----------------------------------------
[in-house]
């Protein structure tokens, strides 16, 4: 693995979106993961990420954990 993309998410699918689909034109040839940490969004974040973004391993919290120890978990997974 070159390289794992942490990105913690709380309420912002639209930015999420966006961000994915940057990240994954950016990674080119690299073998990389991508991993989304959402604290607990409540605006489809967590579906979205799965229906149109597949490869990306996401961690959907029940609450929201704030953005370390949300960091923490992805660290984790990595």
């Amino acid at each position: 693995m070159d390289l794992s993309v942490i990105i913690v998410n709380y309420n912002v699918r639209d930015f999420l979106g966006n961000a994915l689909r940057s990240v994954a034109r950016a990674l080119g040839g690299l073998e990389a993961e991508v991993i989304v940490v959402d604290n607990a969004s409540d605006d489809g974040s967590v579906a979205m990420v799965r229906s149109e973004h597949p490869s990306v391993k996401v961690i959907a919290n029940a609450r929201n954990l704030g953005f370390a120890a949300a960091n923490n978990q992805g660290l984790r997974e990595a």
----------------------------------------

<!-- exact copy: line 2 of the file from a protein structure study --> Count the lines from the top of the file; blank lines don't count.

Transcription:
């Protein structure tokens, strides 16, 4: 693995979106993961990420954990 993309998410699918689909034109040839940490969004974040973004391993919290120890978990997974 070159390289794992942490990105913690709380309420912002639209930015999420966006961000994915940057990240994954950016990674080119690299073998990389991508991993989304959402604290607990409540605006489809967590579906979205799965229906149109597949490869990306996401961690959907029940609450929201704030953005370390949300960091923490992805660290984790990595």